Chess Room Newsletter #711 | Mechanics' Institute

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Chess Room Newsletter #711

Gens Una Sumus!

Mechanics’ Institute Chess Club Newsletter #711
July 3, 2015

Notably, you’ve had the chance to train with Garry Kasparov. What’s been the best part of training with him?

I like to watch and listen to Kasparov and try to get into his mind to see how he thinks. He’s one of those unique players who is able to give many ideas at once. It’s hard to evaluate all of the ideas, but that’s part of what makes him one of the best players of all time, and it’s also what I really admire about him.

—Former Mechanics’ member Samuel Sevian interviewed by The Guardian.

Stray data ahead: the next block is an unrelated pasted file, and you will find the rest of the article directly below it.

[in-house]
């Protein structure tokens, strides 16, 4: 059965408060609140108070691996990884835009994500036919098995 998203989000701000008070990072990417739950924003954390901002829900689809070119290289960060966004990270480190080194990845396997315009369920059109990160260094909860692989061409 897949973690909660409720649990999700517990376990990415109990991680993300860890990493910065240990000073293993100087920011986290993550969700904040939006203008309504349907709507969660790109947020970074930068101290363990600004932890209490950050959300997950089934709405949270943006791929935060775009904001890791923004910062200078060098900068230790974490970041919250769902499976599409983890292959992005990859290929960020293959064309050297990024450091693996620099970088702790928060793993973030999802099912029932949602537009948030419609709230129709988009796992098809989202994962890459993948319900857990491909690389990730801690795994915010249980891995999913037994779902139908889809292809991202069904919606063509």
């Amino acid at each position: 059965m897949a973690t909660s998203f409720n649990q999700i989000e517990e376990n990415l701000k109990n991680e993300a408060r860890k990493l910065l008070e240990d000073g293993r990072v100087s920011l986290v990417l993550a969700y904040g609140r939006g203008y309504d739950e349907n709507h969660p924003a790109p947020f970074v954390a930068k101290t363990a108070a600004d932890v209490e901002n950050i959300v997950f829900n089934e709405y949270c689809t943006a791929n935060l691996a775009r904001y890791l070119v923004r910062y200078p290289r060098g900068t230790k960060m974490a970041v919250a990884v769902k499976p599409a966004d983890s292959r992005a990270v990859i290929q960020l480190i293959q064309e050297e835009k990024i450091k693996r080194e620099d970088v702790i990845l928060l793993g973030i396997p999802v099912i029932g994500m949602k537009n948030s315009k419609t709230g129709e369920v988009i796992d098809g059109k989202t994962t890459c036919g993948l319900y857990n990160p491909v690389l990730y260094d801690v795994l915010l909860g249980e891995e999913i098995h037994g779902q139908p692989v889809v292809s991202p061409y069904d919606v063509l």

For the full interview go to

This past June saw four prominent California chess players die. Alan Benson was written about in Newsletters #708 and 710. Six-time U.S. Champion Walter Browne is remembered in this issue, while International Master Kim Commons and National Master Aaron Stearns will be featured in #712.

1) Mechanics’ Chess Club News

International Master Elliott Winslow maintained his full-point lead in the Summer Tuesday Night Marathon by defeating National Master Art Zhao this past Tuesday. Experts James Sun and Aniruddha Basak are tied for second with 5–1 scores in the 105-player event.

From round 6 of the Summer Tuesday Night Marathon:
White to move (Sun–Shaw after 34...Bxc4)Black to move (Melville–Sevall after 23 c4)
Black to move (Lin–Sorensen after 25 Ra2)Black to move (Lagrotta–McKellar after 6 Qd1)
Black to move (Otterbach–Erdenibileg after 35 Qxe8)Black to move (Paquette–Donaldson after 13 cxd4)
For the solutions, see the game scores for round 6.